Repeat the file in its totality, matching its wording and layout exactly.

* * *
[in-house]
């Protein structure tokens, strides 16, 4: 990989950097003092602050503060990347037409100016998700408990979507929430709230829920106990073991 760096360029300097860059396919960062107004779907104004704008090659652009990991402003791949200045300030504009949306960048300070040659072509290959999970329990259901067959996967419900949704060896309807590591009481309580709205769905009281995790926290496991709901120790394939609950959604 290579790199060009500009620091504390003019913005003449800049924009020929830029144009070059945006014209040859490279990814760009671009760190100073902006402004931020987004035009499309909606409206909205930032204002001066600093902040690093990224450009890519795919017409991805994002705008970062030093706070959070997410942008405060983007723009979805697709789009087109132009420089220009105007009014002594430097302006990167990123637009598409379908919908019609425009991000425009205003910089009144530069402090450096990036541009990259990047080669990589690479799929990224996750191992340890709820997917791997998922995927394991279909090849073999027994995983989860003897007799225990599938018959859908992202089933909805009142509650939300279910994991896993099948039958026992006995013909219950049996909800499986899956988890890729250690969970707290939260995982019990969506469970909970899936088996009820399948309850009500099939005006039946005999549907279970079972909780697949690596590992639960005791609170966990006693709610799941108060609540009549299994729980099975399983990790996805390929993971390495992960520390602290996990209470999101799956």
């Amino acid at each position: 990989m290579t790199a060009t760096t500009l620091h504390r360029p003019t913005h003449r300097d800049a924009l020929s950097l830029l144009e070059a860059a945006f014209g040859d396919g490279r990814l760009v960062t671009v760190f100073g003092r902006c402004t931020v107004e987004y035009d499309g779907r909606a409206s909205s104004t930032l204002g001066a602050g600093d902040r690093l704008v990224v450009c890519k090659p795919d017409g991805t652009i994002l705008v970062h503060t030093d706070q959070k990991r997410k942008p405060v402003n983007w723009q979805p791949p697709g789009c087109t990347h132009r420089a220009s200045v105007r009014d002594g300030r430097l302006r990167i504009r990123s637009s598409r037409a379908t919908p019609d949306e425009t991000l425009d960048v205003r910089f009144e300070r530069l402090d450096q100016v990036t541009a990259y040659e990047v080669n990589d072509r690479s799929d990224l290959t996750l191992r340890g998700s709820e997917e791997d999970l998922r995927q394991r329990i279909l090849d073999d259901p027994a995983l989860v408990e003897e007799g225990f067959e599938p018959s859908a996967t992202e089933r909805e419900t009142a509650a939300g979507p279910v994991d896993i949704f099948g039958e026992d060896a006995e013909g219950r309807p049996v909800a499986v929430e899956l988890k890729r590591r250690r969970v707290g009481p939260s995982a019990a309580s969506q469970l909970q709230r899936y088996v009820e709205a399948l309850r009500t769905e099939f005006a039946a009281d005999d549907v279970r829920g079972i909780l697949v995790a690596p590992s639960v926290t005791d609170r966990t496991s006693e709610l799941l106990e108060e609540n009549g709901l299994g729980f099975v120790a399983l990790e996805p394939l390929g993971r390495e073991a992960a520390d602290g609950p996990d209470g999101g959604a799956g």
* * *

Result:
[in-house]
């Protein structure tokens, strides 16, 4: 990989950097003092602050503060990347037409100016998700408990979507929430709230829920106990073991 760096360029300097860059396919960062107004779907104004704008090659652009990991402003791949200045300030504009949306960048300070040659072509290959999970329990259901067959996967419900949704060896309807590591009481309580709205769905009281995790926290496991709901120790394939609950959604 290579790199060009500009620091504390003019913005003449800049924009020929830029144009070059945006014209040859490279990814760009671009760190100073902006402004931020987004035009499309909606409206909205930032204002001066600093902040690093990224450009890519795919017409991805994002705008970062030093706070959070997410942008405060983007723009979805697709789009087109132009420089220009105007009014002594430097302006990167990123637009598409379908919908019609425009991000425009205003910089009144530069402090450096990036541009990259990047080669990589690479799929990224996750191992340890709820997917791997998922995927394991279909090849073999027994995983989860003897007799225990599938018959859908992202089933909805009142509650939300279910994991896993099948039958026992006995013909219950049996909800499986899956988890890729250690969970707290939260995982019990969506469970909970899936088996009820399948309850009500099939005006039946005999549907279970079972909780697949690596590992639960005791609170966990006693709610799941108060609540009549299994729980099975399983990790996805390929993971390495992960520390602290996990209470999101799956």
């Amino acid at each position: 990989m290579t790199a060009t760096t500009l620091h504390r360029p003019t913005h003449r300097d800049a924009l020929s950097l830029l144009e070059a860059a945006f014209g040859d396919g490279r990814l760009v960062t671009v760190f100073g003092r902006c402004t931020v107004e987004y035009d499309g779907r909606a409206s909205s104004t930032l204002g001066a602050g600093d902040r690093l704008v990224v450009c890519k090659p795919d017409g991805t652009i994002l705008v970062h503060t030093d706070q959070k990991r997410k942008p405060v402003n983007w723009q979805p791949p697709g789009c087109t990347h132009r420089a220009s200045v105007r009014d002594g300030r430097l302006r990167i504009r990123s637009s598409r037409a379908t919908p019609d949306e425009t991000l425009d960048v205003r910089f009144e300070r530069l402090d450096q100016v990036t541009a990259y040659e990047v080669n990589d072509r690479s799929d990224l290959t996750l191992r340890g998700s709820e997917e791997d999970l998922r995927q394991r329990i279909l090849d073999d259901p027994a995983l989860v408990e003897e007799g225990f067959e599938p018959s859908a996967t992202e089933r909805e419900t009142a509650a939300g979507p279910v994991d896993i949704f099948g039958e026992d060896a006995e013909g219950r309807p049996v909800a499986v929430e899956l988890k890729r590591r250690r969970v707290g009481p939260s995982a019990a309580s969506q469970l909970q709230r899936y088996v009820e709205a399948l309850r009500t769905e099939f005006a039946a009281d005999d549907v279970r829920g079972i909780l697949v995790a690596p590992s639960v926290t005791d609170r966990t496991s006693e709610l799941l106990e108060e609540n009549g709901l299994g729980f099975v120790a399983l990790e996805p394939l390929g993971r390495e073991a992960a520390d602290g609950p996990d209470g999101g959604a799956g």